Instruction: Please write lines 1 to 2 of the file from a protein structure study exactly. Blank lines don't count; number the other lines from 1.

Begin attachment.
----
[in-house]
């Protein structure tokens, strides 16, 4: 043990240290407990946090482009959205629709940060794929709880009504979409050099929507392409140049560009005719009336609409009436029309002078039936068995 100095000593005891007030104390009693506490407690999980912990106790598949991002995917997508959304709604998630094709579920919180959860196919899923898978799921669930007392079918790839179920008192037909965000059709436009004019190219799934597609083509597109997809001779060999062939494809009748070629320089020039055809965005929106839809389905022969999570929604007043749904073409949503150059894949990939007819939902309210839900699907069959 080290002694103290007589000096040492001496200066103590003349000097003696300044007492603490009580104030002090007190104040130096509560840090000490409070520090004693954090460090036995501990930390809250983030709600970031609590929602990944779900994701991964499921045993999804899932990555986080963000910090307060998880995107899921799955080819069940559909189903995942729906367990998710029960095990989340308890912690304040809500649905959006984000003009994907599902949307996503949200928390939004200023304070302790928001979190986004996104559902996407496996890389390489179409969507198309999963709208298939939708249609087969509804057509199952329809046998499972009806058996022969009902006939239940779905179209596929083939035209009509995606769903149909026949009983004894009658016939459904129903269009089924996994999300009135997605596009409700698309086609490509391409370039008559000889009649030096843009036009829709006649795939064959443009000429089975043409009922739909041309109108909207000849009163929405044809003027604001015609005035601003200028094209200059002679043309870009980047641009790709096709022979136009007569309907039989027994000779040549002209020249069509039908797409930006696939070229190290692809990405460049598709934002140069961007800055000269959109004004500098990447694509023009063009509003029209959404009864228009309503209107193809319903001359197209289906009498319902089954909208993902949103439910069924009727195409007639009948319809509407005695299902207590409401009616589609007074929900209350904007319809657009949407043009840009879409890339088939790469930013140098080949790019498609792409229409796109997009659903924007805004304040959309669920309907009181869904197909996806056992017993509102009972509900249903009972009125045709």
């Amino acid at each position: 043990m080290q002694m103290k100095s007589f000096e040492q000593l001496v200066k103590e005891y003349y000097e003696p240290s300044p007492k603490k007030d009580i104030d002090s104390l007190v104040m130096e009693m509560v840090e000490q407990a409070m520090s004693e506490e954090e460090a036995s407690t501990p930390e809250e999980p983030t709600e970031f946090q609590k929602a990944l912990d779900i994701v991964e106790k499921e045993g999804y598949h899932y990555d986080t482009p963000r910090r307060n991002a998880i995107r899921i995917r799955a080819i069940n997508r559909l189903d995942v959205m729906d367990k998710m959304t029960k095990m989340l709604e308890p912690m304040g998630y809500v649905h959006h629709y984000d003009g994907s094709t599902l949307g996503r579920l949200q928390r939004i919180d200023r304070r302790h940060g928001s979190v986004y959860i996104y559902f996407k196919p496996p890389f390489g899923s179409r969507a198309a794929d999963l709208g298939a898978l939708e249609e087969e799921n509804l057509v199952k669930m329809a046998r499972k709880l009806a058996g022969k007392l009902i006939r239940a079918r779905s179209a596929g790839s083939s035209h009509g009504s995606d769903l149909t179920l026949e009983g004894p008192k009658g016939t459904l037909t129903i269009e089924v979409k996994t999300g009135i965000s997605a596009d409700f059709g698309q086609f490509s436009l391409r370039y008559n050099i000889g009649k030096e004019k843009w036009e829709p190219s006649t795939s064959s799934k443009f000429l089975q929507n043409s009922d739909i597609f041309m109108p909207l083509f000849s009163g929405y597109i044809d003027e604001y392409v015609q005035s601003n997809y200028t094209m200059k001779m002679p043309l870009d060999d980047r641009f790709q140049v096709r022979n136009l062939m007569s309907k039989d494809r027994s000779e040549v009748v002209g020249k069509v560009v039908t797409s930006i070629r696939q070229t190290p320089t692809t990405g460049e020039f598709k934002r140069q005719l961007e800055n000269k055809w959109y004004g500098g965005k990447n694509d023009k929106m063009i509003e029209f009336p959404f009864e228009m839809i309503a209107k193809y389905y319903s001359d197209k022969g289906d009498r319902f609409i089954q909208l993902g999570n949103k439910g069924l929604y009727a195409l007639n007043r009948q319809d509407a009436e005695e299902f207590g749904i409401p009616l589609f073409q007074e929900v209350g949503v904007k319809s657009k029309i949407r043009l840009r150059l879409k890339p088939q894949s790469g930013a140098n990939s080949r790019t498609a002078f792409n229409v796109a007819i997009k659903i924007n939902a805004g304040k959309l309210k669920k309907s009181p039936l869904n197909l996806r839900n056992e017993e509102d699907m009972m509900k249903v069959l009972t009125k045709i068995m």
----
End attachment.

[in-house]
């Protein structure tokens, strides 16, 4: 043990240290407990946090482009959205629709940060794929709880009504979409050099929507392409140049560009005719009336609409009436029309002078039936068995 100095000593005891007030104390009693506490407690999980912990106790598949991002995917997508959304709604998630094709579920919180959860196919899923898978799921669930007392079918790839179920008192037909965000059709436009004019190219799934597609083509597109997809001779060999062939494809009748070629320089020039055809965005929106839809389905022969999570929604007043749904073409949503150059894949990939007819939902309210839900699907069959 080290002694103290007589000096040492001496200066103590003349000097003696300044007492603490009580104030002090007190104040130096509560840090000490409070520090004693954090460090036995501990930390809250983030709600970031609590929602990944779900994701991964499921045993999804899932990555986080963000910090307060998880995107899921799955080819069940559909189903995942729906367990998710029960095990989340308890912690304040809500649905959006984000003009994907599902949307996503949200928390939004200023304070302790928001979190986004996104559902996407496996890389390489179409969507198309999963709208298939939708249609087969509804057509199952329809046998499972009806058996022969009902006939239940779905179209596929083939035209009509995606769903149909026949009983004894009658016939459904129903269009089924996994999300009135997605596009409700698309086609490509391409370039008559000889009649030096843009036009829709006649795939064959443009000429089975043409009922739909041309109108909207000849009163929405044809003027604001015609005035601003200028094209200059002679043309870009980047641009790709096709022979136009007569309907039989027994000779040549002209020249069509039908797409930006696939070229190290692809990405460049598709934002140069961007800055000269959109004004500098990447694509023009063009509003029209959404009864228009309503209107193809319903001359197209289906009498319902089954909208993902949103439910069924009727195409007639009948319809509407005695299902207590409401009616589609007074929900209350904007319809657009949407043009840009879409890339088939790469930013140098080949790019498609792409229409796109997009659903924007805004304040959309669920309907009181869904197909996806056992017993509102009972509900249903009972009125045709």